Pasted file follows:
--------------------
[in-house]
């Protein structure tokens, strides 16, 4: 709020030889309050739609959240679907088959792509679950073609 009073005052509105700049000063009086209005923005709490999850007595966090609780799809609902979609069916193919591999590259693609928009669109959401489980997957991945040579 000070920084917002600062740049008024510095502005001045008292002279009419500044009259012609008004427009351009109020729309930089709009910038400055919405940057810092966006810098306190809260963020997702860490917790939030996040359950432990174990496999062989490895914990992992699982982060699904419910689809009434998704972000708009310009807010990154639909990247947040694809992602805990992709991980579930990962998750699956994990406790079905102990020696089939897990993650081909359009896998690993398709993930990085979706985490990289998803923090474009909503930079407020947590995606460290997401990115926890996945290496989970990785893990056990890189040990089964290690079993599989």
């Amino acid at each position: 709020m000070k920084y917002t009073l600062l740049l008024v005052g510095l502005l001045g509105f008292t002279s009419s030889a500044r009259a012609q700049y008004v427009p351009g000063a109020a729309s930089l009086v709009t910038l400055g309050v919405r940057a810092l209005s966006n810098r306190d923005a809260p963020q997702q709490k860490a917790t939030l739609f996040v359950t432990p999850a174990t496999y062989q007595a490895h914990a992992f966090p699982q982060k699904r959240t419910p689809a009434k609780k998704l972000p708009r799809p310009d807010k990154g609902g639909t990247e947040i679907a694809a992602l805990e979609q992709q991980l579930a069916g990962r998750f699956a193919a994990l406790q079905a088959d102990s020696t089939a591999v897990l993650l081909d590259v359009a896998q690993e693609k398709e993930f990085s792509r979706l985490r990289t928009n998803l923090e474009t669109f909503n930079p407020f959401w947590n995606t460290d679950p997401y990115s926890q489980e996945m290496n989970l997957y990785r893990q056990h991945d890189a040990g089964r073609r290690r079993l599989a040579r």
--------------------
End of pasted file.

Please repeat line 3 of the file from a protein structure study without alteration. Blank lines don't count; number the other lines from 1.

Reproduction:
């Amino acid at each position: 709020m000070k920084y917002t009073l600062l740049l008024v005052g510095l502005l001045g509105f008292t002279s009419s030889a500044r009259a012609q700049y008004v427009p351009g000063a109020a729309s930089l009086v709009t910038l400055g309050v919405r940057a810092l209005s966006n810098r306190d923005a809260p963020q997702q709490k860490a917790t939030l739609f996040v359950t432990p999850a174990t496999y062989q007595a490895h914990a992992f966090p699982q982060k699904r959240t419910p689809a009434k609780k998704l972000p708009r799809p310009d807010k990154g609902g639909t990247e947040i679907a694809a992602l805990e979609q992709q991980l579930a069916g990962r998750f699956a193919a994990l406790q079905a088959d102990s020696t089939a591999v897990l993650l081909d590259v359009a896998q690993e693609k398709e993930f990085s792509r979706l985490r990289t928009n998803l923090e474009t669109f909503n930079p407020f959401w947590n995606t460290d679950p997401y990115s926890q489980e996945m290496n989970l997957y990785r893990q056990h991945d890189a040990g089964r073609r290690r079993l599989a040579r």